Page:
Last spring, JJ Edwards had seven furry roommates: Fairley, Farley, Felicity, Finley, Fleur, Fritz and Friday. Sharing a room with that many animals may sound chaotic, but it’s no big deal for the 10-year-old. JJ and his family have taken in more than 50 homeless kittens over the past six years.
And they expect more in the next few weeks. That’s because it’s kitten season, the time of year when there is a surge of kittens born. Some are taken in by PetConnect, a Maryland animal rescue organization where JJ’s mom,
Catherine, is executive director. The Edwards family volunteers to “foster,” or provide a temporary home for some of the homeless animals.
The kittens usually stay at the family’s Gaithersburg home for just a few weeks, until they’re old enough to be adopted.
Each kitten season, JJ turns his bedroom into a feline romper room. It’s decked out with cat trees, cat toys and carpeted stairs to help the kittens climb onto his bed. He gets them used to being around humans.
“They were tiny and super scared at first,” JJ said of last year’s kittens.
To help them learn to trust humans, JJ often sat on the floor outside his room and waited for them to come out.
The kittens grew more confident, snuggling and purring a little more each day. When JJ held up a wand toy with a dangling feather and danced it around, they chased, pounced and backflipped.
One challenge of fostering kittens is keeping things tidy, JJ said. The kittens he has cared for loved to scatter their toys and tip over their food bowl.
Another challenge is saying goodbye. When Jimmy, a gray-and-white kitten who stayed for almost three months, got adopted, JJ was sad.
“Letting a kitten leave is hard,” he says. “Sometimes I cry, but mostly I’m happy they got a good home and a good life.”
Last Christmas, JJ had a wish come true: His parents let him keep a kitten he had cared for. Puff Daddy, now 4 months old, makes friends with visiting foster kitties and helps JJ entertain them.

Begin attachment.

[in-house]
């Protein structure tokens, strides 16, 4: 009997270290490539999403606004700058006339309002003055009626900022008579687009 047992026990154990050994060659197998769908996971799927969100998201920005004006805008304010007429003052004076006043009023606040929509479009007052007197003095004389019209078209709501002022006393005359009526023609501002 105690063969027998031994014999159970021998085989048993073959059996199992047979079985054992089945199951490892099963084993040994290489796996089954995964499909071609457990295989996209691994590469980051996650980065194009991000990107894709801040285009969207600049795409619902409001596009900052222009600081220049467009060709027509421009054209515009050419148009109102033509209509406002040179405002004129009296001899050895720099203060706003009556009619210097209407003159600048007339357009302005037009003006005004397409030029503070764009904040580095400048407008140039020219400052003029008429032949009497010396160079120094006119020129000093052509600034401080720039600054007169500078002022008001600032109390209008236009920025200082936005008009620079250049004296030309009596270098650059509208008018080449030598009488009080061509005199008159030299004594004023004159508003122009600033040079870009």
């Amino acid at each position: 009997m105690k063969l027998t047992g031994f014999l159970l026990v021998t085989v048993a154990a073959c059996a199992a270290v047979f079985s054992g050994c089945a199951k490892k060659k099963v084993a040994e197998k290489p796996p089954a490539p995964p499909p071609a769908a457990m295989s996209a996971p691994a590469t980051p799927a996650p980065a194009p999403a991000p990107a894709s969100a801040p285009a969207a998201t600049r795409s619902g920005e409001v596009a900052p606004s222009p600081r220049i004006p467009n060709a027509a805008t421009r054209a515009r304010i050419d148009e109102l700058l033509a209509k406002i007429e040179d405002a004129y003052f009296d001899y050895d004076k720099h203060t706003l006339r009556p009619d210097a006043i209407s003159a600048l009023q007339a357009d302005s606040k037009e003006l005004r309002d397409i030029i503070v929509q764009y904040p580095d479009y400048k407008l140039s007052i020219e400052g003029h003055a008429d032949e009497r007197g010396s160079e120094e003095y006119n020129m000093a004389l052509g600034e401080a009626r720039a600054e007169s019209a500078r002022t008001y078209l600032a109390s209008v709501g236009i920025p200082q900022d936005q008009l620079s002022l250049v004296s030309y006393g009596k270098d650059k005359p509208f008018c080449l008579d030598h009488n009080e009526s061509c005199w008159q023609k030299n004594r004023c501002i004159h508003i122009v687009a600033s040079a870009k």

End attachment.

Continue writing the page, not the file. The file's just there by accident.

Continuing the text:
“I think the kittens appreciate me,” he says. “I watch them, stay with them, take care of them, and they purr.”
Springtime means lots of baby animals — birds, squirrels, bunnies and more.
“Wild animals have wild homes,” says Stephanie Shain of the Humane Rescue Alliance, an animal protection and rescue group in Northwest Washington. “But kittens need to be in people homes with a human family to care for them.”
She says kids can do a lot to help, such as:
●If you have a pet cat, make sure it’s spayed or neutered to prevent more litters.
●Learn as much as you can about helping homeless pets and share what you know.
●Work with your parents to raise money for a rescue organization.
●Check out rescue organizations’ wish lists and collect items to donate. (Try Humane Rescue Alliance, HumaneRescueAlliance. org/in-kind-donations, or PetConnect Rescue, PetConnectRescue.org/muddy-paws/wish-list.)
Another thing you can do is talk to your family about fostering for a rescue group near your home.
“We would never be able to save the lives of so many kittens if we didn’t have foster homes,” Shain said.
Fostering kittens during spring is usually a short-term commitment, because kittens tend to get adopted quickly.